A focus on ESG and internal company understanding

Oct 31, 2017
Environmental, social and governance issues are highlighted to Shell employees from day one in the company

As ESG issues continue to dominate the investment agenda, we hear from Cerys Reece, an IRO focused on ESG matters at Royal Dutch Shell, who gives us an insight into her ESG experience and highlights the importance of building internal awareness within a company. 

How has the importance of ESG changed in recent times?

Managing ESG and safety risks is fundamental to how Shell manages its business. In our industry, tragic events such as those at the Macondo Prospect [site of the Deepwater Horizon oil rig explosion] have increased the level of scrutiny around the way companies manage these risks. I think the appetite from Shell and other organizations for engagement and discussion on ESG topics outside of the financial ESG community has been noticeable in recent years.

Shell has been publishing an annual sustainability report for 20 years. In recent times, however, the importance of ESG issues has been reflected further in our messaging since our Capital Markets Day in June 2016 where we set out our strategic ambitions. These go further than the financial ambition to be a world-class investment. They cover reducing our CO2 intensity, shared value, and relevance and influence. ESG-related discussions are increasingly filtering into all conversations with investors, and not just because investors are trying to understand the impact on Shell’s bottom line.

Why is it so important for companies to ensure internal awareness of ESG issues?

ESG issues that we see at Shell are usually already well understood within the company, and covered by the Shell control framework (which sets standards for all to follow for health, safety, security, environmental and social performance). It’s important to maintain that awareness to ensure continued transparency around ESG issues and to ensure we in IR can communicate to investors about the actions Shell is taking to manage ESG issues.

We see fluctuating levels of interest in specific ESG issues. For example, an external report, a political change or an issue at a competitor could suddenly trigger a raft of questions on a topic that may have been relatively quiet. That ongoing awareness of the ESG issues the business is managing makes it easier for IR to respond to questions and demonstrate how we manage the risks.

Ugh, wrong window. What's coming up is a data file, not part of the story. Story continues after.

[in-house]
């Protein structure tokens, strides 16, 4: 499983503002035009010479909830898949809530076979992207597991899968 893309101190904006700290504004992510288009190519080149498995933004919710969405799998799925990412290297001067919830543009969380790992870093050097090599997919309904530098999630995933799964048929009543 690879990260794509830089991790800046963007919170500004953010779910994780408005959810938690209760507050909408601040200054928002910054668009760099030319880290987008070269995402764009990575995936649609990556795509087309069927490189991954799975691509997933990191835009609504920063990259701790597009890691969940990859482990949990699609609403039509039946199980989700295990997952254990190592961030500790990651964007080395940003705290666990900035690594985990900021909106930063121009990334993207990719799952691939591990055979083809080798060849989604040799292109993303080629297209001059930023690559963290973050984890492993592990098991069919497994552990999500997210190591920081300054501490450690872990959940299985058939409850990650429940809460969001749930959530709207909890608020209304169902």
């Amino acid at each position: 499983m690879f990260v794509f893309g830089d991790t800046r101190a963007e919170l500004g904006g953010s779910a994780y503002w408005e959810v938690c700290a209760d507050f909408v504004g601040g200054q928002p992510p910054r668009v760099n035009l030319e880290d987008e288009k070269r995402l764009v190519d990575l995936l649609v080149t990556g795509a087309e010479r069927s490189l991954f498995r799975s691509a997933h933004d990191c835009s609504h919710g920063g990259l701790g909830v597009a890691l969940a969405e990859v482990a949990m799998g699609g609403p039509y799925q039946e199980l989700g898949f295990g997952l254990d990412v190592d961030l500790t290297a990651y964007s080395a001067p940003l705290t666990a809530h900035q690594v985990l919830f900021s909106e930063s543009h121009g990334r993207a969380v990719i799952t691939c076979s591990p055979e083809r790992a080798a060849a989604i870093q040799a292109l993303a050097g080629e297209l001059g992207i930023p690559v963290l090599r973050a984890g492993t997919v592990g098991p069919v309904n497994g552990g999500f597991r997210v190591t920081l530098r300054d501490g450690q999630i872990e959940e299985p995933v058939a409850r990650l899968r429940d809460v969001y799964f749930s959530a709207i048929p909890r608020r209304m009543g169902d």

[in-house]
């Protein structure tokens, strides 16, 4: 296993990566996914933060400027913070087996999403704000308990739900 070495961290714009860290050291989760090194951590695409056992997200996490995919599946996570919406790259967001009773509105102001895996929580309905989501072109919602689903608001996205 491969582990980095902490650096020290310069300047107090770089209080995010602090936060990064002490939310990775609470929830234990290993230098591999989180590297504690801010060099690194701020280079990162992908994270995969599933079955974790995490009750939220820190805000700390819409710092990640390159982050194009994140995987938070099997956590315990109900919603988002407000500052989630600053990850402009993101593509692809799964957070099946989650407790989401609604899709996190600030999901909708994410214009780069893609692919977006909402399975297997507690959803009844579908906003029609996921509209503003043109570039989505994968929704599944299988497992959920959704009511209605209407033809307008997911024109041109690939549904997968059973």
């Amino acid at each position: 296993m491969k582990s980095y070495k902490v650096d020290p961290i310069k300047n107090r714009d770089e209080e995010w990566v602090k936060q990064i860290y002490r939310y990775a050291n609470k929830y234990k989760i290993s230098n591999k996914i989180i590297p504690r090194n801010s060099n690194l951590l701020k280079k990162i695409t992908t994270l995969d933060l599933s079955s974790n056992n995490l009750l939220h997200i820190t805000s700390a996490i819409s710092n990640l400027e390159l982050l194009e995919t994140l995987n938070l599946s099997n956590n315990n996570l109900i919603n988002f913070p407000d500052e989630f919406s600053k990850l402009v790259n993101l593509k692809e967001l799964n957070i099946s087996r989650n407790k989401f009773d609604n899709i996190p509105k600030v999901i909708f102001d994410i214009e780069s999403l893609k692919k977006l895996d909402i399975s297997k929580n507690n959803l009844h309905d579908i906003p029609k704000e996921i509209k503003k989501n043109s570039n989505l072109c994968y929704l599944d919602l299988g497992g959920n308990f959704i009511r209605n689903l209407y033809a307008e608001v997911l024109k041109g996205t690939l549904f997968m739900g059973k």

What are the key topics companies should focus on within their organization?

So many factors determine the key topics: people, industry, products, geographies, politics, technology... it certainly isn’t one size fits all. There can also be a difference in the topics companies focus on to manage the day-to-day operations of their businesses, and those that are strategic. In our industry, there is no shortage of ESG topics to focus on and, as Shell has operations in 90 countries, different locations will focus on different risks.

You can see the diversity of the issue reflected in the wide range of topics we cover in our annual sustainability report and in our presentations to SRI investors. We have a structured process to inform which topics are material for inclusion in our sustainability report. At Shell, safety is critical to the business, and the number one risk we need to manage. In our conversations with ESG investors, however, it is obvious that climate change is the topic they want to know more about and understand better, and our communications with the ESG community reflect this.

How can companies best ensure that all employees understand the importance of ESG?

While the term ESG may not be understood by all employees at Shell, environmental, social and governance issues are highlighted from day one in the company. Shell’s general business principles and code of conduct cover many areas of ESG. Our control framework covers the requirements for operational management of many ESG risks. Also, in this digital age, the information that is shared by the company with employees has broad reach within seconds, and so using digital communication to give prominence to ESG matters is an easy way of ensuring ongoing attention.

As an example, Shell’s intranet homepage has a dedicated area for safety, and quarterly financial updates to staff from the CEO, CFO or business leaders always start with an update on safety. We also hold annual safety days for staff.

Do you have any top tips on boosting ESG responsibility throughout a company?

What I see working at Shell is that our leaders set the tone for the rest of the organization about the importance of ESG issues. At Shell we include sustainable development measures in the group scorecard that sets the annual bonus for employees as well as for executives. We also aim to be transparent and have consistent messages across the group. While ESG is a very important area for investor communications, it is also necessary to stay joined up across all IR aspects, so at Shell I get the opportunity to participate in mainstream roadshows as well as specifically ESG-focused engagements.

This article was produced by ELITE Connect and originally published on the ELITE Connect platform

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